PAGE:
These marketing messages have been promoted by the diet industry to great success. And we tend to believe them, even though they simply are not true. Weight loss is not effective or healthy. But the weight loss industry has thrived nonetheless and created a culture of parents that instinctually use food shaming without realizing the harm it causes.

The intention of food shaming is typically to help the child. But the impact of food shaming is to humiliate the child and make them feel ashamed of their appetite and desires. Simply put: there’s nothing healthy about food shaming.

Feeding a child with an eating disorder is tough. Learning to stop vilifying food and shaming people for eating what they enjoy takes time. Just keep trying! Showing up is half the battle.

Free Download: Non-Diet Approach To Health For Parents

The basic facts you need to start using a non-diet approach to parenting with this free downloadable PDF.

Eating disorders and parental food shaming

Many people who have/had eating disorders recall being food-shamed by their parents. These people had parents who truly wanted to help their kids. But we live in a society that, egged on by the powerful diet and food industries, tells us that food is either “good” or “bad.” This message is everywhere, and it’s incorrect.

There is significant research demonstrating that Intuitive Eating, a method of eating without following “food rules” but rather focusing on hunger and appetite cues, is the healthiest approach for the body and mind. An intuitive approach to eating with zero weight goals or expected weight outcomes is protective against eating disorders, the second most deadly mental disorder.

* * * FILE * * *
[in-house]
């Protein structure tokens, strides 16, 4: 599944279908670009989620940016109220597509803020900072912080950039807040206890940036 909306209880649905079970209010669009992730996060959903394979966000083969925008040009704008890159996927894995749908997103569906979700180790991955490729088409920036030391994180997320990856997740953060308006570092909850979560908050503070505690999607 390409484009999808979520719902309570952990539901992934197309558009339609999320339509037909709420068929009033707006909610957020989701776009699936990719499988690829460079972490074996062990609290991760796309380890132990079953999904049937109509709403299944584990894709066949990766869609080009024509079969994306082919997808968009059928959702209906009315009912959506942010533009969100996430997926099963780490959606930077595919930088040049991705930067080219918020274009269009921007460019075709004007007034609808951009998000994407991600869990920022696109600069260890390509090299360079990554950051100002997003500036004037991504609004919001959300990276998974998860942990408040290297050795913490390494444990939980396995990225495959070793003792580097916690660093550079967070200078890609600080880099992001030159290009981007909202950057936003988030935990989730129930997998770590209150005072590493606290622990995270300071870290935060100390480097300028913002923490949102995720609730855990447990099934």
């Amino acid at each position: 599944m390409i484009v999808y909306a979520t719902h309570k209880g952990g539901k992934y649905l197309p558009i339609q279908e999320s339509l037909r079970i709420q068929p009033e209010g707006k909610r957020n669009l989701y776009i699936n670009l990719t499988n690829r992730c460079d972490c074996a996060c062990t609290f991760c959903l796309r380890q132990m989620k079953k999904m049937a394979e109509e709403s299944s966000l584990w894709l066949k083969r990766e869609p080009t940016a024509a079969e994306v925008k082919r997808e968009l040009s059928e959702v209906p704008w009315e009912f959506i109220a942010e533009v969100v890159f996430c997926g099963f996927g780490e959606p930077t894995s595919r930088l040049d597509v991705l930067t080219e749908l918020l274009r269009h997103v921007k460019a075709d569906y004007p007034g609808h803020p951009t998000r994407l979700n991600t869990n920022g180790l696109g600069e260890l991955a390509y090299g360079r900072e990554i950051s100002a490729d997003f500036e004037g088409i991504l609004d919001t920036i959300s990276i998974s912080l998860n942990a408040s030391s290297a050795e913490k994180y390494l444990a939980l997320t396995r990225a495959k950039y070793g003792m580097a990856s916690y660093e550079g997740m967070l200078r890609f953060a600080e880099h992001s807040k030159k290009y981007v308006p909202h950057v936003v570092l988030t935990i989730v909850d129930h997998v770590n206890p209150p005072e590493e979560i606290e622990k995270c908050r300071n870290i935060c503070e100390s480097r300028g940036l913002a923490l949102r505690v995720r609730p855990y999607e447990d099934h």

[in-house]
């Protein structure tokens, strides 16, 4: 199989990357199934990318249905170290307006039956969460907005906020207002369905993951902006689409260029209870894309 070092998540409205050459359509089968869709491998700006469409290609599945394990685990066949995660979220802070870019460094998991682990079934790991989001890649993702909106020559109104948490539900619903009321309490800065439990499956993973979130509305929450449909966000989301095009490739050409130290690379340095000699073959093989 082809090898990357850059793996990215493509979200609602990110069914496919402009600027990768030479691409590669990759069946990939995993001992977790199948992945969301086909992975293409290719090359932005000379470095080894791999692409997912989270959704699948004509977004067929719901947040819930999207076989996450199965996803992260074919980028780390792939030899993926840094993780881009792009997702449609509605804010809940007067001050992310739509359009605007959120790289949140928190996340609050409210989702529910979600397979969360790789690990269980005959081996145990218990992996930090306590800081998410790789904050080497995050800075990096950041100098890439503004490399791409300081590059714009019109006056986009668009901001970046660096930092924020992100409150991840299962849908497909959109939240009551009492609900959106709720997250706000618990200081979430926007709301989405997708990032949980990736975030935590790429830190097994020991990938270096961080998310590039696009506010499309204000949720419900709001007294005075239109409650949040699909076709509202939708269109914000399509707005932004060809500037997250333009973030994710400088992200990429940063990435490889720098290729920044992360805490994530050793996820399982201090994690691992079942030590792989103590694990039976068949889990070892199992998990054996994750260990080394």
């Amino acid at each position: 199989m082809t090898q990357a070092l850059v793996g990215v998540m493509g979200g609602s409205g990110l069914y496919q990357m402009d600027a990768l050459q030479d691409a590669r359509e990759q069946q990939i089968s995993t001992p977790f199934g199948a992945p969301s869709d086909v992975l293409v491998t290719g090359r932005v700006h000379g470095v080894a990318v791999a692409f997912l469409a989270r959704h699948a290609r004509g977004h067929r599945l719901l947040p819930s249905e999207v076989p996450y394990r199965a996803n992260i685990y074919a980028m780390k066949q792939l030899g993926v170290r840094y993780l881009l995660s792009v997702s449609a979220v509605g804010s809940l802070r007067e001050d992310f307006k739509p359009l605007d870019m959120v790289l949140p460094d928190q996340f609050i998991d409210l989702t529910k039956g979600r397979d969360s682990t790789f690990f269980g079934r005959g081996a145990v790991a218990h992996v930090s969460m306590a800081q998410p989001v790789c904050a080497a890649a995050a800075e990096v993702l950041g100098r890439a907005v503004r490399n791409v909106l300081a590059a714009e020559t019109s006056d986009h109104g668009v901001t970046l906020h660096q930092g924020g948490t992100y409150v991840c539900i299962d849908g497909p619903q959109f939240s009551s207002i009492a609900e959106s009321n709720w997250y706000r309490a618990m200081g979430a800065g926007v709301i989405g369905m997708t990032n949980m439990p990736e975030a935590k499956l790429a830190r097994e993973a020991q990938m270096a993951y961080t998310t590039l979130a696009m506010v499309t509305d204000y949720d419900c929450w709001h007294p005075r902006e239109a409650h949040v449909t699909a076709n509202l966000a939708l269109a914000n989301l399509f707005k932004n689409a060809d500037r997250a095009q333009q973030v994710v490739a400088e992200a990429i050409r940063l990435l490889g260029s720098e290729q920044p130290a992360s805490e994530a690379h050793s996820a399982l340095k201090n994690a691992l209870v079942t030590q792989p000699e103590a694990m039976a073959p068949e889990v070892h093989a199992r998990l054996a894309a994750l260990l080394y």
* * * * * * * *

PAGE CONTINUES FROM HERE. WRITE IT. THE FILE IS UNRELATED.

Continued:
That is why we implore parents to never food shame their kids. That means:

  • Don’t label food good or bad
  • Don’t make moral judgments about food
  • Pay attention to your child’s hunger, not caloric counts or other external measures 
  • Be aware that food is more than fuel – it is also comfort (and that’s OK)
  • Don’t recommend against eating for fear of weight gain
  • Don’t assume your child needs to eat less or weigh less 

Ginny Jones is on a mission to empower parents to help their kids recover from eating disorders, body image issues, and other mental health conditions.  She’s the founder of, an online resource supporting parents who have kids with eating disorders, and a Parent Coach who helps parents who have kids with mental health issues.

Ginny has been researching and writing about eating disorders since 2016. She incorporates the principles of neurobiology and attachment parenting with a non-diet, Health At Every Size® approach to health and recovery.

Non-Diet HAES Parenting Tips

Non-Diet/Health At Every Size® Fact Sheets, Guidelines, and Scripts

  • Fact Sheets About Weight Stigma, Diet Culture, Kids and Diets, and More
  • Non-Diet Parent Guidelines
  • Non-Diet Parent Scripts About Responding to Fat Talk, Diet Talk, and More
  • What to Say/Not Say When Talking About Bodies and Food

See Our Parent’s Guide To Eating & Feeding A Child With An Eating Disorder

6 thoughts on “Are you food shaming your child? It’s time to stop!

  1. Ginny,
    Your posts and articles are so helpful to a mom like me. For the past two years I’ve been trying to support my daughter in her recovery. It’s the biggest challenge our family has ever faced. I wouldn’t wish this illness on anyone, even this ignorant “butt”person that thinks he knows it all. I pray for him or anyone he cares about that they will not have to fight this evil demon ED. He should not comment on what he knows nothing about.
    Thank you for being a link in my support chain. You are invaluable!

    1. Thank you so much! I really appreciate hearing that the information I share is helpful to parents. It’s a true honor! xoxo

  2. my mom does this to me and im absolutely tired of it..thanks for making this. <3

    1. You’re welcome, and I’m so sorry to hear that you’re experiencing this. xoxo

  3. Ginny, thank you for taking the time to write this. I’ve had a serious eating disorder since I was a child and I’m a 27 year old woman who still struggles with food. Just yesterday I was making lunch while talking to my mother on the phone and I described to her what I was making. Her response was, “ew”. That little remark is all it takes to stir up uncomfortable shameful feelings and I was searching for some answers/comfort and stumbled upon your blog. Again, thank you. <3

    1. Oh, I’m so sorry to hear that, but I’m glad you reached out for online support and that it was helpful! Sending you so much love xoxo

Leave a Reply